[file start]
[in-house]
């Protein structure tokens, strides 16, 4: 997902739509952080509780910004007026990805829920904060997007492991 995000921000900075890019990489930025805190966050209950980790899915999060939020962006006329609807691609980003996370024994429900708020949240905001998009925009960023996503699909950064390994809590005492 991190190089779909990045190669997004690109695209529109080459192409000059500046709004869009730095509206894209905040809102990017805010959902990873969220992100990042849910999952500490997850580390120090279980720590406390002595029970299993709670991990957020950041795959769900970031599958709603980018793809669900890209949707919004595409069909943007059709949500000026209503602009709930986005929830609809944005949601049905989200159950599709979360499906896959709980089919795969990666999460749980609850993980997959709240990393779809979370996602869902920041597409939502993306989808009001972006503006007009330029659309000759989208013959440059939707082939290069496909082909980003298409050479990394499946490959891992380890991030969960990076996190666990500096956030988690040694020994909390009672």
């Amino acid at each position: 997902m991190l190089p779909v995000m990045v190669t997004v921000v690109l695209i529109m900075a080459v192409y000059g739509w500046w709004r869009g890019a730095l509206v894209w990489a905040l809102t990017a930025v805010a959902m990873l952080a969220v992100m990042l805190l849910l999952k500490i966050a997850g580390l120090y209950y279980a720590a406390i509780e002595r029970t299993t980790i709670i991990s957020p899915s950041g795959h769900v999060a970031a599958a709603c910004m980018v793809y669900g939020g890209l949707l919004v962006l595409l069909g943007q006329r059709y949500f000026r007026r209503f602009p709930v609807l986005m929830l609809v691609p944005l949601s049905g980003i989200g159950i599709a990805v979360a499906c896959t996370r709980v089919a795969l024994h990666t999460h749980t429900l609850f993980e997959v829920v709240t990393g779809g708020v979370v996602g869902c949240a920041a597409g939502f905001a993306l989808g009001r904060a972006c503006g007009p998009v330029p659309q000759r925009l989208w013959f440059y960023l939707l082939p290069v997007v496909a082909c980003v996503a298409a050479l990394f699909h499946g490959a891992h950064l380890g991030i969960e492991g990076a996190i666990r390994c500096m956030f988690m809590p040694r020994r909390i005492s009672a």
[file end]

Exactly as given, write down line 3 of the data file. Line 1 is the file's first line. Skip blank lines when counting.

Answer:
């Amino acid at each position: 997902m991190l190089p779909v995000m990045v190669t997004v921000v690109l695209i529109m900075a080459v192409y000059g739509w500046w709004r869009g890019a730095l509206v894209w990489a905040l809102t990017a930025v805010a959902m990873l952080a969220v992100m990042l805190l849910l999952k500490i966050a997850g580390l120090y209950y279980a720590a406390i509780e002595r029970t299993t980790i709670i991990s957020p899915s950041g795959h769900v999060a970031a599958a709603c910004m980018v793809y669900g939020g890209l949707l919004v962006l595409l069909g943007q006329r059709y949500f000026r007026r209503f602009p709930v609807l986005m929830l609809v691609p944005l949601s049905g980003i989200g159950i599709a990805v979360a499906c896959t996370r709980v089919a795969l024994h990666t999460h749980t429900l609850f993980e997959v829920v709240t990393g779809g708020v979370v996602g869902c949240a920041a597409g939502f905001a993306l989808g009001r904060a972006c503006g007009p998009v330029p659309q000759r925009l989208w013959f440059y960023l939707l082939p290069v997007v496909a082909c980003v996503a298409a050479l990394f699909h499946g490959a891992h950064l380890g991030i969960e492991g990076a996190i666990r390994c500096m956030f988690m809590p040694r020994r909390i005492s009672a």